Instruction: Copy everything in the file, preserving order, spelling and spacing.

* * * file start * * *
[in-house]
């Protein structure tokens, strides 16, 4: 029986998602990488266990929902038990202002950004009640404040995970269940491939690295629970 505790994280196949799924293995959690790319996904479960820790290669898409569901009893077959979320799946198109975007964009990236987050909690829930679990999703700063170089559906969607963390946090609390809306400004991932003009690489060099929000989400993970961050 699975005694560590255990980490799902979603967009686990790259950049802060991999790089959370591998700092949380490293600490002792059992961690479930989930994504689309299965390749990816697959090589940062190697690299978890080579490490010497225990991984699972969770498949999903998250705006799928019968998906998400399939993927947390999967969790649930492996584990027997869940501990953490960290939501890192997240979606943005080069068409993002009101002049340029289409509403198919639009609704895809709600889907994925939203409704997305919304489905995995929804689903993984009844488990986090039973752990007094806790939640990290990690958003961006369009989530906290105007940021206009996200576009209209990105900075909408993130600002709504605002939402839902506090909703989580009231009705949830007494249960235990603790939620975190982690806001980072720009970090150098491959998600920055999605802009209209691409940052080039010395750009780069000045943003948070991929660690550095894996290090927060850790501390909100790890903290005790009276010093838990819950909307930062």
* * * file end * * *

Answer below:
[in-house]
């Protein structure tokens, strides 16, 4: 029986998602990488266990929902038990202002950004009640404040995970269940491939690295629970 505790994280196949799924293995959690790319996904479960820790290669898409569901009893077959979320799946198109975007964009990236987050909690829930679990999703700063170089559906969607963390946090609390809306400004991932003009690489060099929000989400993970961050 699975005694560590255990980490799902979603967009686990790259950049802060991999790089959370591998700092949380490293600490002792059992961690479930989930994504689309299965390749990816697959090589940062190697690299978890080579490490010497225990991984699972969770498949999903998250705006799928019968998906998400399939993927947390999967969790649930492996584990027997869940501990953490960290939501890192997240979606943005080069068409993002009101002049340029289409509403198919639009609704895809709600889907994925939203409704997305919304489905995995929804689903993984009844488990986090039973752990007094806790939640990290990690958003961006369009989530906290105007940021206009996200576009209209990105900075909408993130600002709504605002939402839902506090909703989580009231009705949830007494249960235990603790939620975190982690806001980072720009970090150098491959998600920055999605802009209209691409940052080039010395750009780069000045943003948070991929660690550095894996290090927060850790501390909100790890903290005790009276010093838990819950909307930062």